Despite the generally bleak picture painted by most market research companies and industry analysts when it comes to recent iPhone box-office numbers and Apple’s realistic expectations going forward, it’s not all doom and gloom for the world’s enduring top mobile OEM in terms of actual financial gains.
Not only does Cupertino continue to make way more money than Samsung or Huawei on higher device prices and a refusal to compete in the low-end segment, with the latest smartphone OS data from Kantar Worldpanel ComTech showing an iOS comeback in the US and Europe’s five largest countries.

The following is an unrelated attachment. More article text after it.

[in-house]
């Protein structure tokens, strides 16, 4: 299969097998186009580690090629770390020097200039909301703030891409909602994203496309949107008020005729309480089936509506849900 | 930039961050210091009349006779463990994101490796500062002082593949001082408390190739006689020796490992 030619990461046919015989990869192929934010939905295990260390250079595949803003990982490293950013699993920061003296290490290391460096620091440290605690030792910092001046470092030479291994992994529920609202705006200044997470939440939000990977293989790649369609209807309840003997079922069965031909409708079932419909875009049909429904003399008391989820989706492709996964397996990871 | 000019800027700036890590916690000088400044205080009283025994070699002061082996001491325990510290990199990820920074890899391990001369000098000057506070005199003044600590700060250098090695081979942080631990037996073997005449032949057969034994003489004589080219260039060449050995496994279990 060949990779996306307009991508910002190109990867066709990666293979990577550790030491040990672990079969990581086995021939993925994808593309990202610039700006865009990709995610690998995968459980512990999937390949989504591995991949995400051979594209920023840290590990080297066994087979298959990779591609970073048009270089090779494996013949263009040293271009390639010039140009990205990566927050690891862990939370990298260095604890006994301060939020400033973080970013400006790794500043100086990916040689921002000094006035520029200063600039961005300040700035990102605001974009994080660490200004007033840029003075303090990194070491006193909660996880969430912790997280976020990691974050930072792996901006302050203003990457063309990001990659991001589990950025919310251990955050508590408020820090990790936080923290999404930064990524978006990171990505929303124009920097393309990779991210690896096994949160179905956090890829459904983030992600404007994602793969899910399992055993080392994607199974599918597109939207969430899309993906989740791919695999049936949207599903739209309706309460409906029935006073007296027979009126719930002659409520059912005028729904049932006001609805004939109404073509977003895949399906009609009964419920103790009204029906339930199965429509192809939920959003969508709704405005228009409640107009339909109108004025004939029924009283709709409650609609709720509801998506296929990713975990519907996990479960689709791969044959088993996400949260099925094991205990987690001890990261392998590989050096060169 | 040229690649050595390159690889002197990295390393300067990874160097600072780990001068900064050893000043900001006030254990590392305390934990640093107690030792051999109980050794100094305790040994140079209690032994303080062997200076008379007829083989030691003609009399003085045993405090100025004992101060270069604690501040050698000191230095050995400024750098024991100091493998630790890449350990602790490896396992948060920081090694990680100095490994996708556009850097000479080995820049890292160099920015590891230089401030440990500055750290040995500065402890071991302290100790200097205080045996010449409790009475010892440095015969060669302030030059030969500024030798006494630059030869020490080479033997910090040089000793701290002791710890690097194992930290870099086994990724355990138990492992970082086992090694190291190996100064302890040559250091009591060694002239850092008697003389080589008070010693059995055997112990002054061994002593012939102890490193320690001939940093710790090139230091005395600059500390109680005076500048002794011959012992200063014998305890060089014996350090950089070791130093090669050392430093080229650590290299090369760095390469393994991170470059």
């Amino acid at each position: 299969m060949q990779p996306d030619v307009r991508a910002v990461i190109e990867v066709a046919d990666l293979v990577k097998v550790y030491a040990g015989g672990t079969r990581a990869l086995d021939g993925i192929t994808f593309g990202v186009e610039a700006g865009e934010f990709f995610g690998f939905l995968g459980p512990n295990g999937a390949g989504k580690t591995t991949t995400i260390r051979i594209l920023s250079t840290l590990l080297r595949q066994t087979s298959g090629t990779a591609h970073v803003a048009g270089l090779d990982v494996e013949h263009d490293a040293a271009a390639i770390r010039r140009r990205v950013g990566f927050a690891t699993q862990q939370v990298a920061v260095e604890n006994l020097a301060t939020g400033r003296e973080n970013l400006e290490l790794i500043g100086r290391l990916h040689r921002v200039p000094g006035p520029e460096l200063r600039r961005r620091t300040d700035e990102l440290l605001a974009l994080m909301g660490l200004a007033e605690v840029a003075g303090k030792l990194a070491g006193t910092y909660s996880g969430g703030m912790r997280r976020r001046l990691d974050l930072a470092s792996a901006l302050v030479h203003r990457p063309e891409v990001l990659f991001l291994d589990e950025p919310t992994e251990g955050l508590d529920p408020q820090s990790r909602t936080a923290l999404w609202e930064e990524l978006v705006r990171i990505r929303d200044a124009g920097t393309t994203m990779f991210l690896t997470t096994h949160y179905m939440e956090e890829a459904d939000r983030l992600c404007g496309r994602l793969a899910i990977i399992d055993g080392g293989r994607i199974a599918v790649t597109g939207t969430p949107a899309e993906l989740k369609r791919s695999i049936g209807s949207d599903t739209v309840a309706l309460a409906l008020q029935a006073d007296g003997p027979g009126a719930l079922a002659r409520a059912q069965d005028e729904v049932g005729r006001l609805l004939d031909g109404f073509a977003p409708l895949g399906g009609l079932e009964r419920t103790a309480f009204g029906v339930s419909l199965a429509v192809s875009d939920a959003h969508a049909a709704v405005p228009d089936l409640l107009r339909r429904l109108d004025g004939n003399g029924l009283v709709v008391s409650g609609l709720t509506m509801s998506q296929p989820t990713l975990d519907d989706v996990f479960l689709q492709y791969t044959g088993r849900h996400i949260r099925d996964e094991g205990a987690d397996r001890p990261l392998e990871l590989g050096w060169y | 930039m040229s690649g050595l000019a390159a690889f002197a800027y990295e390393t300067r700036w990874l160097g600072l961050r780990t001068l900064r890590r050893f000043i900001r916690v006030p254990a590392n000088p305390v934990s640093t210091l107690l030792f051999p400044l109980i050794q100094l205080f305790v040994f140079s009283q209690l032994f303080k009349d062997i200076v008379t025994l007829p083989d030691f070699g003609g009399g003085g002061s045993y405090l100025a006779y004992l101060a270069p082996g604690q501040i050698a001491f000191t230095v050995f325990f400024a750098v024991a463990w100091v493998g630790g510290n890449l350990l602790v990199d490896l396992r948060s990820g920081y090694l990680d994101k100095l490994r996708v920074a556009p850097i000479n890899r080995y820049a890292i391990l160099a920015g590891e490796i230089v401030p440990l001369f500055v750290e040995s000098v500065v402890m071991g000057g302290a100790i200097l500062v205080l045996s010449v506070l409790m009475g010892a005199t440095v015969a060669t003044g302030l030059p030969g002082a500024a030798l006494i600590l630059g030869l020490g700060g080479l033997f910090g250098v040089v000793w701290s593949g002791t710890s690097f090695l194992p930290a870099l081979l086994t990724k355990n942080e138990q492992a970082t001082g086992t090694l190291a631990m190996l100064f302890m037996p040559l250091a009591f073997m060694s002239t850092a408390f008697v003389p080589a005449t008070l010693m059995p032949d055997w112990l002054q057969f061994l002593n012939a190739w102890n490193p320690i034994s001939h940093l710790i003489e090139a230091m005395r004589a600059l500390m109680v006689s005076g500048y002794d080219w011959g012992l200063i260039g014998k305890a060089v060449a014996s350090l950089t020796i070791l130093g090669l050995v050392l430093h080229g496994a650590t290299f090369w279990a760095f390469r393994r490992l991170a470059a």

The year-over-year growth in the platform’s sales share during Q2 2016 was hardly massive, but any spike is good news for Tim Cook, given the advanced age of the iPhone 6s, and initial lukewarm SE reception.
Ultimately, the iPhone SE managed to rank third between April and June in a global list of best-selling models, eating up a 5.1 percent slice of the pie, well behind the combined 15.1 percent share of the 6s and 6s Plus, and Galaxy S7/S7 Edge’s 14.1 total, but ahead of Huawei and Xiaomi handhelds, which dominated their homeland.
Stateside, LG deserves an honorable mention for capturing 14 percent share, behind Samsung and Apple, which is double the number two Korean manufacturer’s local Q2 2014 stake. The G5 was reportedly the nation’s tenth most popular phone, with humbler prepaid devices like the K7, Leon and Sunset also strongly contributing to a “steady upward trend.”